Originally Published in Deals on Wheels Issue 492
There’s a long list of imponderables about the transition to zero emission heavy vehicles but one thing is clear: Australia can learn a lot about how not to do it from overseas.
The day before I wrote this, the Society of Motor Manufacturers and Traders (SMMT) in the UK urged its government to deliver dedicated charging and hydrogen infrastructure for electric heavy goods vehicles (HGVs).
SMMT bemoans the complete absence of HGV-dedicated electric charging or hydrogen filling points on the road network in UK, which is dissuading transport companies from investing in new technology to decarbonise their fleets.
There’s a huge need to decarbonise UK road freight transport: The Government has mandated that all new trucks weighing under 26 tonnes sold must be zero emission from 2035.
The same rule will apply to vehicles above 26 tonnes by 2040.
It sounds like putting the (iron) horse before the cart – especially when you consider that the first hard deadline gives many operators eight years to comply, which the SMMT says is the UK cycle of fleet renewal.
The SMMT says that the UK’s electric truck market is 20 years behind the rest of the world. I don’t know that we can say the same about Australia which, after all, is a tiny market by comparison.
I do know decarbonising is not a priority for most Australian operators. They have too many immediate priorities – like staying afloat.
And I know our governments all cop a bagging for not working together in a coordinated fashion. COVID-19 border issues underlined this.
But it’s not as if the manufacturers aren’t doing anything.
German logistics company DB Schenker has placed an order for 100 electric trucks for its European long-haulage operations.
But the European version of long-haul is very different to ours. The vehicle going into production only has a range of 500km on a single charge.
Current batteries aren’t small and every kilo of weight displaces a kilo of freight payload.
Replacing a flat battery with a charged one is certainly possible in settings like a mine site, but as yet doesn’t seem a viable option for long-haul road freight where operators might have to vary their route.
Finding a rest stop to take a break is challenging enough, let alone a place where you can store your spare battery and a hoist to swap it out.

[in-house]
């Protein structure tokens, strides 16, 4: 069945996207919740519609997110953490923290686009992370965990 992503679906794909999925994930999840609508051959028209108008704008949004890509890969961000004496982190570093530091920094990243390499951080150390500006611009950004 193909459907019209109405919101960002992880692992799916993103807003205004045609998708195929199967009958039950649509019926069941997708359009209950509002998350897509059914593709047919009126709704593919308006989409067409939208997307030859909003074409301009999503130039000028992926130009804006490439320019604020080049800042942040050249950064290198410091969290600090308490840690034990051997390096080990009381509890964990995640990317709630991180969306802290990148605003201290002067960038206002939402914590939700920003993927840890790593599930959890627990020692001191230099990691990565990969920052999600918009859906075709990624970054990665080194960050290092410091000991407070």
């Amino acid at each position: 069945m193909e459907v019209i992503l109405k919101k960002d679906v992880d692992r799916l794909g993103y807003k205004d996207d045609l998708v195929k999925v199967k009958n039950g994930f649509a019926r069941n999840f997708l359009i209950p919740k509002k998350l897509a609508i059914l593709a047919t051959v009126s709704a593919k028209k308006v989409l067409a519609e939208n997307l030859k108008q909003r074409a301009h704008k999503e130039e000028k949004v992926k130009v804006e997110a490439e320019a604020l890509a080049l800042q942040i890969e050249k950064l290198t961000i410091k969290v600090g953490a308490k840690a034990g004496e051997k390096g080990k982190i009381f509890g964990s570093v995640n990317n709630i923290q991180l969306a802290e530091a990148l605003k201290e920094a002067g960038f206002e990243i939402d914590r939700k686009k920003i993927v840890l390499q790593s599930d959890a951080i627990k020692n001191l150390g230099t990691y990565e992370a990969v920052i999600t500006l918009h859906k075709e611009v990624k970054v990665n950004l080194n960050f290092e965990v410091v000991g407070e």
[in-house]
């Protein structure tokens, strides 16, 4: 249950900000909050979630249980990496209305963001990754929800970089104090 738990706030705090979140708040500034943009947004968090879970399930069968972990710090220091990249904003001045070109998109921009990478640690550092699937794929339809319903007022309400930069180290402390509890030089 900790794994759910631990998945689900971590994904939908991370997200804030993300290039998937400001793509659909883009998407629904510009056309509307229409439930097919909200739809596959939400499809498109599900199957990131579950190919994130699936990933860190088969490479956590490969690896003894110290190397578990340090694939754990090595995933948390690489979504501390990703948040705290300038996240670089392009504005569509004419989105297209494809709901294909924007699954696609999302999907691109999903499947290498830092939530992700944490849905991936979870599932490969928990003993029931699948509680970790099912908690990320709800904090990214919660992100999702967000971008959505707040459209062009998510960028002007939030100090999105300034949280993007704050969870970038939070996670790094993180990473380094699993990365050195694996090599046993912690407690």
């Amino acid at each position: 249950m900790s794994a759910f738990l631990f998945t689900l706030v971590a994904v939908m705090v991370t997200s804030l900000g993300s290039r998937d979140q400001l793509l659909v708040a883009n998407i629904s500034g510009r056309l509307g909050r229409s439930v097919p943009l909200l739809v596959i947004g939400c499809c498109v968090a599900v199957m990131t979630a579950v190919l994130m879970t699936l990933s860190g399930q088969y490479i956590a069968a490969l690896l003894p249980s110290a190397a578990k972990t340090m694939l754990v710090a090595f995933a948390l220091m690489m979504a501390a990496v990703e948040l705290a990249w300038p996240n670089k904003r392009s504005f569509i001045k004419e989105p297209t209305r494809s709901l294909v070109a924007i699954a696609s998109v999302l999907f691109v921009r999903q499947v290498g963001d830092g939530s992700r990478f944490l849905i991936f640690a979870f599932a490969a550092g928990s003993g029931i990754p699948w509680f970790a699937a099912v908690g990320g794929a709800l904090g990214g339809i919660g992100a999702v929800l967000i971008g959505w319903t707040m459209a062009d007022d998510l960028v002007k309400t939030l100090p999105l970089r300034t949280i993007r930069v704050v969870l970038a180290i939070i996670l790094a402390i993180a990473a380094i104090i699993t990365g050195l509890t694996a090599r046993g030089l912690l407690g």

Manufacturers know they have to do better and governments know that strategic placement of charging or hydrogen re-fuelling stations has to suit Australian conditions. Hydrogen technology in trucks is still being developed.
To their credit, the Victorian and New South Wales Governments have started rolling out strategically-spaced EV charging stations along the Hume Highway, which is our industry’s road freight backbone.
There are 27 zero emission trucks available on the Australian market today – mostly light commercials – and there are 72 models of hybrids.
More are coming but industry predictions say that by 2030 and without some serious market intervention, 98 percent of all Australian trucks will still be running on diesel fuel.
The release of the Federal Government’s Electric Vehicle Strategy in April injected new life into the discussion.
It was another step – but not a final one.
The Government has kick-started consultations to determine what that number should be, and an announcement isn’t expected until the end of this year.
Committing to a hard standard is considered to be the tipping point for manufacturers who will then be able to plan.
That’s when the serious work of manufacturers tooling up and bureaucrats writing standards and regulations can swing properly into gear.
But back to the UK and the SMMT says that transport companies on tight budgets need stronger incentives to invest in electric and hydrogen trucks.
It says that only eight out of the 20 zero-emission truck models on the UK market qualify for a government-provided 20 discount off their purchase cost.